Maggie's yard-sale bargain turns out to be the mummy of a kitten with gold-painted toes that must be returned to a long-lost royal tomb in order to save the soul of a lonely boy king.
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Grade 4-7-- When 12-year-old Maggie Jones pays four bits for an odd little figurine at a neighbor's yard sale, she gets far more than she bargained for. It turns out to be the mummified remains of a kitten that had been the pet of Thutmose the Utmost, a boy pharoah whose reign was so tragically brief that it has been ignored by Egyptologists. Ignored or not, Thut's spirit--Maggie soon discovers--is very much alive and anxious to recover its property. Before you can say, ``The Mummy walks,'' Maggie is involved with Thut in solving an ancient mystery that still has the potential to destroy both her and her family. Despite some genuinely frightening moments, The Gilded Cat is not without its flaws. Its basic premise, for example, begs the question of how an American archaeologist could have taken the tomb of a pharoah--even one forgotten by history--out of Egypt in the first place. And even if readers ignore that improbability, they cannot ignore the fact that the book's denouement is also both predictable and--despite a careful buildup--almost perfunctory in its resolution. And yet . . . Dexter does demonstrate a real gift for mixing well-imagined elements of the supernatural with realistic settings and believable and sympathetic characters. Less critical readers will ignore the imperfections and enjoy an otherwise well-crafted and scary story. --Michael Cart, formerly at Beverly Hills Public Library
Copyright 1992 Reed Business Information, Inc.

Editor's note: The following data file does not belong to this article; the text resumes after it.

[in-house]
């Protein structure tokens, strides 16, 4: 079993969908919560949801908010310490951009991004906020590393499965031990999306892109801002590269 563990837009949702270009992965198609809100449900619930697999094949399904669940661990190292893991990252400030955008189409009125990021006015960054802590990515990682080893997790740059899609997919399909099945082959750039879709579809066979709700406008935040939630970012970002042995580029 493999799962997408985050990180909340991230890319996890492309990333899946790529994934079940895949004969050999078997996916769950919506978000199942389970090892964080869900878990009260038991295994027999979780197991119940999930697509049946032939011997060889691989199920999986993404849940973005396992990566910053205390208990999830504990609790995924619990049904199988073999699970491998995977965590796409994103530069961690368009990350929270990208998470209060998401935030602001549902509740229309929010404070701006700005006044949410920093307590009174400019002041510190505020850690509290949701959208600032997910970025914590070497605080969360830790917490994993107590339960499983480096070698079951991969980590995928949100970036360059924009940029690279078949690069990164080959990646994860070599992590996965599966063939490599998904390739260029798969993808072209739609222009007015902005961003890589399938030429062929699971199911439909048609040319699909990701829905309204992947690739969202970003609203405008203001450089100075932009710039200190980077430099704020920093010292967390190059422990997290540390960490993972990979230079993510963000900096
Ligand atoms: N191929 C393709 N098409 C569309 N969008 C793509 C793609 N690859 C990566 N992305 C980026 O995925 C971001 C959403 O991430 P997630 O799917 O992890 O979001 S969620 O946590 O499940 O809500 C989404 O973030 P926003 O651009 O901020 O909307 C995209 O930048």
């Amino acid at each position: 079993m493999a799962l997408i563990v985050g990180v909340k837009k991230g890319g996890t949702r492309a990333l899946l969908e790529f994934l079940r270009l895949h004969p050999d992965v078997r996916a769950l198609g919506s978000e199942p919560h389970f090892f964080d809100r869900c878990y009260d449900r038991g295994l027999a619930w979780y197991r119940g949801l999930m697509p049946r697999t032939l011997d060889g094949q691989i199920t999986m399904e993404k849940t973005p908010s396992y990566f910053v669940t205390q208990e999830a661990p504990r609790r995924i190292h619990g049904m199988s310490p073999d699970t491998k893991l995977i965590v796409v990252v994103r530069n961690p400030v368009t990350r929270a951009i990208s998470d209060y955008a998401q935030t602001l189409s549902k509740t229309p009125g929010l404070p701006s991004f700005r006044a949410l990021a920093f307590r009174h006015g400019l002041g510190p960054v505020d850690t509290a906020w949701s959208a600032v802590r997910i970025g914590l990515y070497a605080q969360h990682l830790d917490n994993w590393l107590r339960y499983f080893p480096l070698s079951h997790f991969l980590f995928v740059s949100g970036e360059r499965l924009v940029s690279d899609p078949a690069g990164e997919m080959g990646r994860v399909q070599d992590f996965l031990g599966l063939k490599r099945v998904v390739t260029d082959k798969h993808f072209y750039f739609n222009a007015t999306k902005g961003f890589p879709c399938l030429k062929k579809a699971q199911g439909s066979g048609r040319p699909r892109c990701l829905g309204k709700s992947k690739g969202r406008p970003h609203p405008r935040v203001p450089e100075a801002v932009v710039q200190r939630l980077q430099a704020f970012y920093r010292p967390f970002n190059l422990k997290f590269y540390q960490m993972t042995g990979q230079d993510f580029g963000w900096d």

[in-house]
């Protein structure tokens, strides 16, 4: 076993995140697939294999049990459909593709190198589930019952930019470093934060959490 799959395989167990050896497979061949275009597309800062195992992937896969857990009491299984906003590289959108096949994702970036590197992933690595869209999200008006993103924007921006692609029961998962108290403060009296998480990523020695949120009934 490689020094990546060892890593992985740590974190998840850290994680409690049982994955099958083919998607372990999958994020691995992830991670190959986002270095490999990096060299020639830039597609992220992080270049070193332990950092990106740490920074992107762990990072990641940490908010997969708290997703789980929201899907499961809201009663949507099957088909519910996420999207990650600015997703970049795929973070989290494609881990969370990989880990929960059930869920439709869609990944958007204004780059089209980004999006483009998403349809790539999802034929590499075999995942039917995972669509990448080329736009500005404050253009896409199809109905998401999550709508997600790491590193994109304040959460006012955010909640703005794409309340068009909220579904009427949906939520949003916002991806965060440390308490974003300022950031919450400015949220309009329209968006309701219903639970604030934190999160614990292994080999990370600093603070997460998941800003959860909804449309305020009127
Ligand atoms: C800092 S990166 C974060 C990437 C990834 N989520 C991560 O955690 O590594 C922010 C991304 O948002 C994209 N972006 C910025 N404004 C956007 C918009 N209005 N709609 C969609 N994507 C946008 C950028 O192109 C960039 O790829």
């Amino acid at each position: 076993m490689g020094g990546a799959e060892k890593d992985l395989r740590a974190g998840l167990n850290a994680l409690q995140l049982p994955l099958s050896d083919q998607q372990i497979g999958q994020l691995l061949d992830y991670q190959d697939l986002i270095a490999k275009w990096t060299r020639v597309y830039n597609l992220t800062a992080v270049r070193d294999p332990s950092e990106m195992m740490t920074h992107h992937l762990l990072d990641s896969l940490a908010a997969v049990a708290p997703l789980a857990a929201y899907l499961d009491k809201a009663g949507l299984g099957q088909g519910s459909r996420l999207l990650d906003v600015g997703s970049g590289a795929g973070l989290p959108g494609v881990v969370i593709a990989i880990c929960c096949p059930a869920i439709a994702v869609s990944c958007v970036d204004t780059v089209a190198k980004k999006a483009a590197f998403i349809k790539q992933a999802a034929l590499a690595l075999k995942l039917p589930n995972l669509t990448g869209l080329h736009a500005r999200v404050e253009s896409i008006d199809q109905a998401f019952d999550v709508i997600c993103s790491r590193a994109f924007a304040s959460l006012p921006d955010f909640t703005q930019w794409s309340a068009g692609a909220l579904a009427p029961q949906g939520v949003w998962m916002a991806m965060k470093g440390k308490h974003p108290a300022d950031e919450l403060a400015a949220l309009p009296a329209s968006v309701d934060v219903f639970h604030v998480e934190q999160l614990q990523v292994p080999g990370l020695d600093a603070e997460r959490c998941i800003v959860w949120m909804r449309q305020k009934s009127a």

A small, catlike figurine that Maggie picks up at a Boston yard sale turns out to be the mummy of a Pharaoh's prized pet--and the Pharaoh wants it back. Whether he appears as the ghost of a boy or as a small ka-bird with a human head, Thutmose the Utmost is more startling than scary--indeed, he's rather whiny, and has hung around for so many years because he's too cowardly to face the trials and gods of the Egyptian Underworld. The plot thickens when Maggie encounters Thutmose's uncle Seth, an evil magician who--not content with having killed his nephew originally--has pursued his spirit down the centuries to destroy it as well. Dexter's loosely constructed storyline is replete with contrivance and labored subplots, but also contains some wonderfully weird moments: Maggie and a friend board a bus to go to the Museum of Fine Arts, but instead it takes them to a decayed neighborhood that they come to realize is the Underworld; later, the climax opens with Maggie and her younger brother alone in a house suddenly awash with scorpions. An intriguing, if uneven, ghost story from the author of The Oracle Doll (1985). (Fiction. 11-14) -- Copyright ©1992, Kirkus Associates, LP. All rights reserved.
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Book Description William Morrow & Co, 1992. Library Binding. Book Condition: New. Bookseller Inventory # P110688094252
Book Description William Morrow & Co, 1992. Library Binding. Book Condition: New. Bookseller Inventory # DADAX0688094252
Book Description William Morrow & Co. LIBRARY BINDING. Book Condition: New. 0688094252 New Condition. Bookseller Inventory # NEW6.1235930